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Mixtures of native perennial forage species produce higher yields than monocultures in a long-term study
- Serajchi, Mostafa, Schellenberg, Michael P., Mischkolz, Jenalee M., Lamb, Eric G.
- Canadian journal of plant science 2017 v.98 no.3 pp. 633-647
- C3 plants, C4 plants, Dalea, Pascopyrum smithii, Pseudoroegneria spicata, Schizachyrium scoparium, acid detergent fiber, calcium, climate, copper, crude protein, field experimentation, forage, forage yield, grasses, indigenous species, legumes, neutral detergent fiber, pastures, perennials, phosphorus, research and development, Saskatchewan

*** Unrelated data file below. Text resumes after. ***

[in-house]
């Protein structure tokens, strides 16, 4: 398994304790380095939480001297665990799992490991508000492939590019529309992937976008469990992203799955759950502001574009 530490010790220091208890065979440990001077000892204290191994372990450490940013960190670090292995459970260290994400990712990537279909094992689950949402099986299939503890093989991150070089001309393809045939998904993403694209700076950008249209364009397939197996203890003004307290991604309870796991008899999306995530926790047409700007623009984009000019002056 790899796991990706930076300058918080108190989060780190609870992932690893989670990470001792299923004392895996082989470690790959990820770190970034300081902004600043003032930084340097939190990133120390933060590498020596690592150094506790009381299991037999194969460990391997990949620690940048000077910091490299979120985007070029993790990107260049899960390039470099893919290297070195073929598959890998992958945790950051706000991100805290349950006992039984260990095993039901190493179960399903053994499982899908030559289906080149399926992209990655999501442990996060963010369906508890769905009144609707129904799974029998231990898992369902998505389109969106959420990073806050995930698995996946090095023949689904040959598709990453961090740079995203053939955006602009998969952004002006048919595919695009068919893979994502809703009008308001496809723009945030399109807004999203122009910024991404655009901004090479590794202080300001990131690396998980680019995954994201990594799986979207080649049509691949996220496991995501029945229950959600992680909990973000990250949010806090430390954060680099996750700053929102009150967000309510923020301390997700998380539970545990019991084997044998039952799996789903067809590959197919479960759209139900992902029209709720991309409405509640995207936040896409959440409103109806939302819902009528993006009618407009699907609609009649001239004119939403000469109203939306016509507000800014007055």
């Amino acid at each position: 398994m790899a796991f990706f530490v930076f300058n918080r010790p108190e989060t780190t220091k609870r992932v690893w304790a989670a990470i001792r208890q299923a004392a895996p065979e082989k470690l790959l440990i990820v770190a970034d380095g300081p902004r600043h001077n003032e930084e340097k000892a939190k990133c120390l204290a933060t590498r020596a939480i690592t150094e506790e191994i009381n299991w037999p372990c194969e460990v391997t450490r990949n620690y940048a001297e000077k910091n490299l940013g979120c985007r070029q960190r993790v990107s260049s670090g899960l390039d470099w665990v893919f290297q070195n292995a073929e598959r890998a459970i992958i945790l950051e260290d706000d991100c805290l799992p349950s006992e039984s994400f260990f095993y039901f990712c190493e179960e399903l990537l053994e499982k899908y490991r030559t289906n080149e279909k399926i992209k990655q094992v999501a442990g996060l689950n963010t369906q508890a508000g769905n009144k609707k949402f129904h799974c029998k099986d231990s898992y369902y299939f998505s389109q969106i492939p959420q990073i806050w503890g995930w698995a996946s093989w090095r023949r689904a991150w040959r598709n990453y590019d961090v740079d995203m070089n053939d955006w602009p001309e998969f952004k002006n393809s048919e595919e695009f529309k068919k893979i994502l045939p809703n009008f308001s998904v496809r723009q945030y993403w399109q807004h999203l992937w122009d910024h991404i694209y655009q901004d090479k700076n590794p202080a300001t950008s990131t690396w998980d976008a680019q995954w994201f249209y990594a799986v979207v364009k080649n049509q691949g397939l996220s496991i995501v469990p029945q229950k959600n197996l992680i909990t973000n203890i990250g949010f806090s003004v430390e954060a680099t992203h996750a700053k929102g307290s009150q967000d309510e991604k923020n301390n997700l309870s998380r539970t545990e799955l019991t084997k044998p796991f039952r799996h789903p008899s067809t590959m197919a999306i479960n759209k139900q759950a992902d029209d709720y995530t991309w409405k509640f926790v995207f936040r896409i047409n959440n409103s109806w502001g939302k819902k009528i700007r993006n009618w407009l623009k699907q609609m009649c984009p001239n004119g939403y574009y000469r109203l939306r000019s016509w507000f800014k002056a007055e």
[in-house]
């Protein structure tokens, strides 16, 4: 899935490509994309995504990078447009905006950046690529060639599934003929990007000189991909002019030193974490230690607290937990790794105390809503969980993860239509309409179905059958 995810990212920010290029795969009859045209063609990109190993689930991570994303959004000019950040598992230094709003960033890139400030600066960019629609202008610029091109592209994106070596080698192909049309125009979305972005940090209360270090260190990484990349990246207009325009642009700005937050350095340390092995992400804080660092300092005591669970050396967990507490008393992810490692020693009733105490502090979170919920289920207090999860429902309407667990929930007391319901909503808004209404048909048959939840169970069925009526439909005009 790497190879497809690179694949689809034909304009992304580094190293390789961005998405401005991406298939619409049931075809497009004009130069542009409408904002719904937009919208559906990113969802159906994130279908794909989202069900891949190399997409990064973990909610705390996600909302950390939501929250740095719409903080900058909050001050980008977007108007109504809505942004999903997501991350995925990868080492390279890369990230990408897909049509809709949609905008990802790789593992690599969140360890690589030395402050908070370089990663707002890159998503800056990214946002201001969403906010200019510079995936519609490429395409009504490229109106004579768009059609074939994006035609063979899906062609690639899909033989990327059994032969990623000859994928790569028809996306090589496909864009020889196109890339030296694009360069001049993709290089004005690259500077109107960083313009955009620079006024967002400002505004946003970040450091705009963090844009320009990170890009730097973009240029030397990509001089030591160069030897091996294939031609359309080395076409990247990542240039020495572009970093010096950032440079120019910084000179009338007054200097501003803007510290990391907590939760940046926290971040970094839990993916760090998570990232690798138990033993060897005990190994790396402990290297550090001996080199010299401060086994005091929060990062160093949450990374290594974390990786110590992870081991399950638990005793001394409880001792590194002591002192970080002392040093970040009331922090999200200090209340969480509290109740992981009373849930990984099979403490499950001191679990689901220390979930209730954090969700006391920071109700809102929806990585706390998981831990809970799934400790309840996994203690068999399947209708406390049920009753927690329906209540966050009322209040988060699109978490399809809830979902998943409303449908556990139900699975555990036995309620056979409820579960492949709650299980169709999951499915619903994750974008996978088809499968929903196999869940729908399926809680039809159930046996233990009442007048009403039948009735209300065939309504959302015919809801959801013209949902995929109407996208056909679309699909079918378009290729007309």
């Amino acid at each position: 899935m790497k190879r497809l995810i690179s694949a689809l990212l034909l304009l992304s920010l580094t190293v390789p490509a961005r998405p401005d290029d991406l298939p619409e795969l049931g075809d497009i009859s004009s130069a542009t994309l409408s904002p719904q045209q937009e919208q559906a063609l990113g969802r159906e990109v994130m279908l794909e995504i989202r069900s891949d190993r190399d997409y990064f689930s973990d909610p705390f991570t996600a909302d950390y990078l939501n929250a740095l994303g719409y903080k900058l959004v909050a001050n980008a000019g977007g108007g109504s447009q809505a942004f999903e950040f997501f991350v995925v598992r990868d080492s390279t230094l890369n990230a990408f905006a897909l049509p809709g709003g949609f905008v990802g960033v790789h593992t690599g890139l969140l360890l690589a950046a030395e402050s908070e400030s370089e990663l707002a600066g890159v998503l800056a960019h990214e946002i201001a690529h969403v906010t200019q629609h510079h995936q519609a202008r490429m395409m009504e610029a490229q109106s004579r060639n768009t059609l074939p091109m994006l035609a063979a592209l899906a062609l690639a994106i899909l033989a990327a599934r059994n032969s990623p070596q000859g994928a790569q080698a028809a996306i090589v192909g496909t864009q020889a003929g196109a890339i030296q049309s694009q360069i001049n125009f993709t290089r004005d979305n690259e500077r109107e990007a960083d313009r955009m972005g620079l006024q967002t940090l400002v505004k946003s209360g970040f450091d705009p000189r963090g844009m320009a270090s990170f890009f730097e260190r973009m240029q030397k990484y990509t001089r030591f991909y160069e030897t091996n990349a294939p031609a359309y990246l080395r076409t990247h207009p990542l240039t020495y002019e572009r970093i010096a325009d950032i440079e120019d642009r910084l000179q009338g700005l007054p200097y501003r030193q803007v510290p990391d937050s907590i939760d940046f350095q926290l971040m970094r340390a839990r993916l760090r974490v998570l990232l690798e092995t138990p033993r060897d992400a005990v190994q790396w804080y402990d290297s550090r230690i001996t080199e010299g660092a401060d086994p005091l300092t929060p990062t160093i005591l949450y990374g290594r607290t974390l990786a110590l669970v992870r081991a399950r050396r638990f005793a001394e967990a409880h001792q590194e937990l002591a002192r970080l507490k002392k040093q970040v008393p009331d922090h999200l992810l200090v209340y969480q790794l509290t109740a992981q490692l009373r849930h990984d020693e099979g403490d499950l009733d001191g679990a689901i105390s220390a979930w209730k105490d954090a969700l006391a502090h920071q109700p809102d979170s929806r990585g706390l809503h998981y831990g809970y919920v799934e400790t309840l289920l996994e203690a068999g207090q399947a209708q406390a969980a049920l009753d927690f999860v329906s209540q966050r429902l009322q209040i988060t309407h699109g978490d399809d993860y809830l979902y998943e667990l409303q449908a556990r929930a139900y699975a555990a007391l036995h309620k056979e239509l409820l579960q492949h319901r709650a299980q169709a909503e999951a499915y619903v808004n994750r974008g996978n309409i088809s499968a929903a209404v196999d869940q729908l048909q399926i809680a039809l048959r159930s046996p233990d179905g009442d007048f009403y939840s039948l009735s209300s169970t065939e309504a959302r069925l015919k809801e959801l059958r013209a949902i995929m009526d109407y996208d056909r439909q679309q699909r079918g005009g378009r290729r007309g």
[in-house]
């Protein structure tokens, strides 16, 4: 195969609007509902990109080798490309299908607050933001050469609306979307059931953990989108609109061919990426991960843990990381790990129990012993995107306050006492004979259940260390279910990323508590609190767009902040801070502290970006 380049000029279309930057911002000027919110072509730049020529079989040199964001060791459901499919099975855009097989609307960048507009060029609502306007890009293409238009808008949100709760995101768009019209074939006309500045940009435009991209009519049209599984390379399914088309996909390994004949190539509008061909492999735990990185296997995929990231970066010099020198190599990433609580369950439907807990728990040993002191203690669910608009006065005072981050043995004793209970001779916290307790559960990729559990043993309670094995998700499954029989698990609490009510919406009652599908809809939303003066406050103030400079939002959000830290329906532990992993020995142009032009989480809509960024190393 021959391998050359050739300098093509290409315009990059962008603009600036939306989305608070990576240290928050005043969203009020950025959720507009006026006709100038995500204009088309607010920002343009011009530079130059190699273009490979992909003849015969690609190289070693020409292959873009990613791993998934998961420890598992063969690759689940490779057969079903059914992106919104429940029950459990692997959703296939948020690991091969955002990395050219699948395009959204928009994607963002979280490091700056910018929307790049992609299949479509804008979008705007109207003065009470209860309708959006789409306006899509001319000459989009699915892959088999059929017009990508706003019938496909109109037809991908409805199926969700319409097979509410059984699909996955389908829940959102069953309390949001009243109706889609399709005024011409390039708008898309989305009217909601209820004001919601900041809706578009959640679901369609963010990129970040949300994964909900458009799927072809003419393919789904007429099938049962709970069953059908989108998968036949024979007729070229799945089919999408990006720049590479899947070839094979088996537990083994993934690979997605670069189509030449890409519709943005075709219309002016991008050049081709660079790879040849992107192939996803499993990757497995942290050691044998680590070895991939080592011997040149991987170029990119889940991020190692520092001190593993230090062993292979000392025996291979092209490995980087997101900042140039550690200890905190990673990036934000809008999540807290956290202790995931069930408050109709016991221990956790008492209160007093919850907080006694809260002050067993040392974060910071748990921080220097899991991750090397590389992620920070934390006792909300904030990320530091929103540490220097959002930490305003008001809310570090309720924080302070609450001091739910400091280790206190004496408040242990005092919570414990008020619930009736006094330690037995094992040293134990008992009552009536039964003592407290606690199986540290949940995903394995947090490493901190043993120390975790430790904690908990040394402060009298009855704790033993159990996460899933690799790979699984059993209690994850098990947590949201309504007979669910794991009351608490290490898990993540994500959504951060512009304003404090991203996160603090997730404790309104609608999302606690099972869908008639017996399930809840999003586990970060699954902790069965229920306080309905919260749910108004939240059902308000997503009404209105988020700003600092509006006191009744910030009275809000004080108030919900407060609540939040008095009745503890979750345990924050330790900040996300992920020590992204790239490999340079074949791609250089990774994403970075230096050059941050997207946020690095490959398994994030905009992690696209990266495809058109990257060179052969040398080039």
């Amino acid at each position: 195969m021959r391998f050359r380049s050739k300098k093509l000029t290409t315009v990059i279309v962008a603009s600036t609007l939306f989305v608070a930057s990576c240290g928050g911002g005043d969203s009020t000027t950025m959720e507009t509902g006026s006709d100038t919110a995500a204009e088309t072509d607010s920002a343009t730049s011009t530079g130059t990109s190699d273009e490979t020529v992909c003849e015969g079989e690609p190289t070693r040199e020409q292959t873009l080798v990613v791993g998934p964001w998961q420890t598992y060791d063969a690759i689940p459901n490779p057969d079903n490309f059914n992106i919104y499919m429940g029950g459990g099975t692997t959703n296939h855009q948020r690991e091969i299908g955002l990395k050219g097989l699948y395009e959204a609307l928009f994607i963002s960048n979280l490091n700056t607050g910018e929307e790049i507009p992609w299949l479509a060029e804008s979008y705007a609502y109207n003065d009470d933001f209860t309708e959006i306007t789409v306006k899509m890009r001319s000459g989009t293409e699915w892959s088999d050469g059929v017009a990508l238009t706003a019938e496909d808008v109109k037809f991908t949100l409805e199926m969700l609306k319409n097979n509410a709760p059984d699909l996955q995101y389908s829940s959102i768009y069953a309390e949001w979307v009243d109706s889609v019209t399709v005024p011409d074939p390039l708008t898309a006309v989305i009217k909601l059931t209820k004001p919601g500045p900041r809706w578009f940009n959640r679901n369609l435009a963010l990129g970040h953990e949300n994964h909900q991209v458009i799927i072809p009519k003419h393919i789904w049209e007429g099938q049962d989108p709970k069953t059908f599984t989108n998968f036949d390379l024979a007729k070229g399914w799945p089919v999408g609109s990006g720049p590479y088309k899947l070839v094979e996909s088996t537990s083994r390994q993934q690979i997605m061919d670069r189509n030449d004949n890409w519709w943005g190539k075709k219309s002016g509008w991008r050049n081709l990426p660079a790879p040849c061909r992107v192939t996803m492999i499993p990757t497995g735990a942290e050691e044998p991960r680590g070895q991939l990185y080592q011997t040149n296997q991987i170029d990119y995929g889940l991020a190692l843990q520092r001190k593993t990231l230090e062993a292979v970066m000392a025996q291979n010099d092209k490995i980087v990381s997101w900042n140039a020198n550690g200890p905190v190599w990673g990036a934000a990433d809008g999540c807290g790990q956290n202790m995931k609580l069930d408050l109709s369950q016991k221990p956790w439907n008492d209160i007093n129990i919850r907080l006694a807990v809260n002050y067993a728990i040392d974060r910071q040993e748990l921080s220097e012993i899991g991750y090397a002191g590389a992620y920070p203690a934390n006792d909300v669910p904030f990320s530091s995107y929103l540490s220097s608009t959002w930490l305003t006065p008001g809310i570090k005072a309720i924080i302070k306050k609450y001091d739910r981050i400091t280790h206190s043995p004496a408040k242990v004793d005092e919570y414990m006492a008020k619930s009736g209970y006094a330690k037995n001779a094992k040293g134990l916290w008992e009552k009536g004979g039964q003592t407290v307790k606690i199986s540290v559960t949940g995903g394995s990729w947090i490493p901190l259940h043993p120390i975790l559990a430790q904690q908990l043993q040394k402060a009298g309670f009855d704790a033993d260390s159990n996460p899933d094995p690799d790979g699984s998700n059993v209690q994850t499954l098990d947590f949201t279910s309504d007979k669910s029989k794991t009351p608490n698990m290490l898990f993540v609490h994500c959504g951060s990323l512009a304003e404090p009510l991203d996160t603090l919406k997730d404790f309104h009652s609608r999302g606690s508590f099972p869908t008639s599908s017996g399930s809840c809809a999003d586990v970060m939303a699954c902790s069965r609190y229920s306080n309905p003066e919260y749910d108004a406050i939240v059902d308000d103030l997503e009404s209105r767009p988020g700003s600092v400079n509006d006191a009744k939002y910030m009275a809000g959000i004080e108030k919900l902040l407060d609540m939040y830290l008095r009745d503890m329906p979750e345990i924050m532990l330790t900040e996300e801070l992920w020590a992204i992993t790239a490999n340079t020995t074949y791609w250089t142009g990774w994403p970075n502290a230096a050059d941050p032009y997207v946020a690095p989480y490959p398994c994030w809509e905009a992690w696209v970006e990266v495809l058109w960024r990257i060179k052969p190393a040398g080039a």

- To evaluate the forage yield and quality of seven perennial native species in monoculture and binary mixtures under a range of climate conditions, a 6-yr field experiment was conducted at the Swift Current Research and Development Centre (SCRDC), Agriculture and Agri-Food Canada (AAFC), in Swift Current, SK. Seven native perennial forage species from three functional groups (C₃, C₄ grasses, and legumes) were seeded in 2010 in monocultures and binary mixtures. Forage yield and quality [crude protein, acid detergent fiber (ADF), neutral detergent fiber (NDF), phosphorus (P), calcium (Ca), and copper (Cu)] were measured during the first week of July and last week of August in 2011–2016. Mixtures that included western wheatgrass [Pascopyrum smithii (Rydb.) Löve] (WWG) tended to produce a greater yield when 90% of the composition within these mixtures was WWG. Adding bluebunch wheatgrass [Pseudoroegneria spicata (Pursh) Löve] (BBW), little blue stem [Schizachyrium scoparium (Michx.) Nash] (LBS), and prairie clovers (Dalea spp.) to the binary mixtures can increase the positive aspects of species diversity on stability and productivity in seeded pastures. Among the grasses, WWG contained higher crude protein and lower ADF and NDF concentration. Mixtures of forage species produced higher forage yield compared with monocultures. Native forage species can produce stable forage yield across very different climate situations. In mixtures, WWG showed promising results in forage productivity and quality and can be a suitable option for seeded pastures.